On 1 August 2023 the chief economist of the Netherlands Authority for Consumer and Markets ("ACM") Mr. De Bijl published an article in which he reflects on the current state of the market for fast internet access. Although he applauds the current state of the market; he warns that telecoms is no ordinary market, and that there are challenges and uncertainties that remain. In his statement, he indicates that it is important to respond adequately to these challenges and uncertainties by using the competition law and regulatory tools at our disposal.
The article starts by referring to the ACM's market analysis on local internet access which was offered to the public for consultation in July this year. The conclusion from the provisional market analysis is that the Dutch market for fast internet access is sufficiently competitive. The main reason for this is the effective and swift roll-out of fiber networks, which now cover most of the territory of the Netherlands. In addition, the roll-out is often done by independent parties and all telecom operators have or can get access to the infrastructure which is beneficial to consumers.
A history lesson
Traditionally, the Netherlands has offered relatively favourable conditions for competition in relation to network access. Generally, almost every home has a cable in addition to a telephone connection, which, in principle, is also suitable for internet. Nevertheless, Mr. De Bijl distinguishes three periods in which the telecom markets in the Netherlands have developed.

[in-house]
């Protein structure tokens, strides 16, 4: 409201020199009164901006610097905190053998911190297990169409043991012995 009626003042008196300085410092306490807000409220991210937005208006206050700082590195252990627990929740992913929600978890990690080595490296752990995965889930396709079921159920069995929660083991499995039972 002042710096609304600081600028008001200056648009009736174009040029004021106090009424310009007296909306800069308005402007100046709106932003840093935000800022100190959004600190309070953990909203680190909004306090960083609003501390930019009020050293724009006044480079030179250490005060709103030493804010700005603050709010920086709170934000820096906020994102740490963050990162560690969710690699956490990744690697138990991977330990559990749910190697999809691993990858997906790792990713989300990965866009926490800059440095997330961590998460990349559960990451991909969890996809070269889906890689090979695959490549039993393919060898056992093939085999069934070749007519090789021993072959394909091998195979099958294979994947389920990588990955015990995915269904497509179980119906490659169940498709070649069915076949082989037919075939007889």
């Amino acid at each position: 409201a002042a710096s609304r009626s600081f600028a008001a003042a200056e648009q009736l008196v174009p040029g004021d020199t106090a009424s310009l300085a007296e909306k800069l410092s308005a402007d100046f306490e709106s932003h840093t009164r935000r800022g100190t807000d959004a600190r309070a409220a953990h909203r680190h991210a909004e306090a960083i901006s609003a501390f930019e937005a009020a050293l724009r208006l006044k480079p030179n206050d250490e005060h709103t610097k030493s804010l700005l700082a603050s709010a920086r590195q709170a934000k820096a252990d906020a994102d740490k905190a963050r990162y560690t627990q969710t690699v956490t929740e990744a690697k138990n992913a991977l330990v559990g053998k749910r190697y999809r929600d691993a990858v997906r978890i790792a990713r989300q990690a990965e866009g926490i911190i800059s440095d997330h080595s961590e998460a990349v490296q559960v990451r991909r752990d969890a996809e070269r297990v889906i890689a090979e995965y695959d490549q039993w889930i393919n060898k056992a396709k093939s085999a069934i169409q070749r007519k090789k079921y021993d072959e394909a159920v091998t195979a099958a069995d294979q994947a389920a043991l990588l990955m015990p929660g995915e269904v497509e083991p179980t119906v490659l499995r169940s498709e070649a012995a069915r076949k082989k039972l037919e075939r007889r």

Telecom 1.0 (until 1997)
Until 1997, the Dutch market for networks was still closed and was dominated by state owned monopolists. There was no real competition in the market and the costs for roll-out and maintenance of these networks were high. At the end of this period there was a call for efficiency, innovation, and investments, which led to the privatization of the market.
Telecom 2.0 (1998 – 2007)
The EU telecoms regulatory framework came into effect. Based on these rules, the Dutch authority at the time was able to grant other providers access to the incumbent telecom provider's infrastructure. The new players in the market rolled-out their own networks. However, the promise of large-scale rollout and a self-sufficient market had not yet materialised. New market players shifted course to business segments or fell apart, and many cable companies indicated that they needed more time to develop a competitive telecoms proposition.
Telecom 3.0 (2008 – 2022)
This period is best described by the coming of age of the new generation of networks. All connections became faster, either by fiber roll-out or by improvements to the existing networks. The merger of UPC and Ziggo forming a national cable company promised further improvements to the speed of internet. That promise was not delivered. Until 2012, KPN repeatedly bought back its own shares and paid attractive dividends to its shareholders, instead of investing that money into fiber roll-out. In 2014, the ACM approved the acquisition of a majority stake in Reggefiber by KPN. This gave KPN control over a player that had previously paved the way in rolling out fiber.